Starlight Stage is a game by Hironatsu Yamada, published by Japanime Games. It is for 3-4 players. In this game, players take on the role of producers at a local talent agency. They will need to recruit performers with a variety of talents if they hope to outperform their rival agencies. In the end, the player that can attract the best talent and earn the most Popularity points will be declared the winner.
To begin, each player takes 1 Starting Idol, 1 Newcomer Actress and 1 Newcomer Model card. The remaining Starting Idol cards are placed in the Starting Idol Area in the middle of the play area. These 3 cards will be placed in the player’s hand and are considered as their starting hand. The remaining cards are separated into 3 decks; 1 for each type, the Idol Deck, the Fame Deck and the Event Deck. Each deck is shuffled separately and placed face down in the middle of the play area. For each deck, a number of cards are drawn and placed face up in a row next to the respective deck. The number of cards drawn is equal to the number of players. If there are any cards of the same type drawn, they are stacked together. The Talent Tokens are placed near the decks and room is left near the decks for a discard pile. The first player is chosen and is given the Starting Player Marker, which is placed in front of them. Play now begins.
The game is played over several rounds. Each round, players will take a turn consisting of 2 steps. The first step of a player’s turn is to flip a card. To do this, the player will simply choose one of the 3 decks of cards, either the Idol, Fame or Event deck. They will then flip over the top card of their chosen deck and place the card into the corresponding row of cards. If a duplicate is flipped over, it is placed on top of the similar card(s) creating a stack.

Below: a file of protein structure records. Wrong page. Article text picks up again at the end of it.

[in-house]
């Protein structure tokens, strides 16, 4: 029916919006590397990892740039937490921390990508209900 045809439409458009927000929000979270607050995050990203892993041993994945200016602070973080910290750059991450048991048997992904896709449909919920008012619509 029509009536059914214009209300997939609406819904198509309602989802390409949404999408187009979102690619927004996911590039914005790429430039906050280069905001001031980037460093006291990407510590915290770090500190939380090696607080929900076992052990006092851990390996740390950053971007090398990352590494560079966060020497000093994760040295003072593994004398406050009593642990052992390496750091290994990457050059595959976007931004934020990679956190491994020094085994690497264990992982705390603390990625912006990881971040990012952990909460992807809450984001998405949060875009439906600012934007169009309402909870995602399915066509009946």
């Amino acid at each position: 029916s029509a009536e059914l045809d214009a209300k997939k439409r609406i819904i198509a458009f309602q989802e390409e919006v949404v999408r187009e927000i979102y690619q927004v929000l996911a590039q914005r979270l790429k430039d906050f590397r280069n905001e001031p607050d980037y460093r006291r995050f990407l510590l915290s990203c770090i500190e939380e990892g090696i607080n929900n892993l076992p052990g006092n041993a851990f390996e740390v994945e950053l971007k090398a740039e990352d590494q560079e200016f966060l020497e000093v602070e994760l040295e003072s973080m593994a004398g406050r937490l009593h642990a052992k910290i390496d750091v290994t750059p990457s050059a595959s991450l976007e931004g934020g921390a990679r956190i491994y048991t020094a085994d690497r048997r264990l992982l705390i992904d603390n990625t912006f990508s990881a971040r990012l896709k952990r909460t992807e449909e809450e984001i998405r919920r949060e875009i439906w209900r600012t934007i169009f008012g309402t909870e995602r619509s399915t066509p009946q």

For the next step, the player will play an Idol card from their hand to have her perform an available assignment. The played card is placed face up in front of the player. This area is known as their Agency Office. If the player has at least 1 card in their hand, they must play it. If they have no cards in their hand, they must pass. There are 4 different types of assignments that a player can choose to take with their idol. They can acquire an Event Card. To acquire a card, the player must pay it’s cost by playing enough Talent points to be able to match the Achievement points of the card that they wish to purchase. They may also use Talent tokens and/or Achievement points to reduce the cost. Used Talent tokens are returned to the Talent Token area and used Achievement point cards are discarded to the discard pile, known as the Anteroom. Once the card has been paid for, it is taken from the Event row. It should be noted, that the player may place multiple Idol cards to acquire an Event card. When acquiring other types of cards, only 1 Idol card may be used. Another assignment that the player may take is to reinvent an Idol card. To do this, the player plays an Idol card, pays the cost of an Idol card in the Idol row, and replaces the card that the Idol that they played with the one that they just paid for. The old card is sent to the Anteroom, while the new card is placed in the player’s Agency Office as if it had already been played. Yet another assignment that the player can take is to acquire a Fame card. To do this, the player plays an Idol card and pays the card’s cost, taking it from the row of Fame cards. Finally the player can take the assignment to take a lesson. To do this, the player plays an Idol card and may then take 1 Talent token of any kind that they would like from the Talent token area. This option is available for when the player is unable to pay the cost for one of the other assignments. Once the player finishes with whatever assignment that they chose, play passes to the next player in turn order. If a player has played all of the Idol card from their hand, they must skip their turn. Once all players have played all of the Idol cards from their hand, the round ends.
After a round has ended, each player will take all of the Idol cards that they acquired or played to their Agency Office and return them to their hand. The Starting Player marker is passed to the next player in turn order and a new round begins.
The game continues until the Fame deck runs out. Once this happens, players finish the current round before completely ending the game. After the game ends, each player will add up all of the Popularity points that they have on their Idol and Fame cards. It should be noted that some cards have a purple star on them that may give additional points. Players compare their total Popularity points and the one with the most is the winner.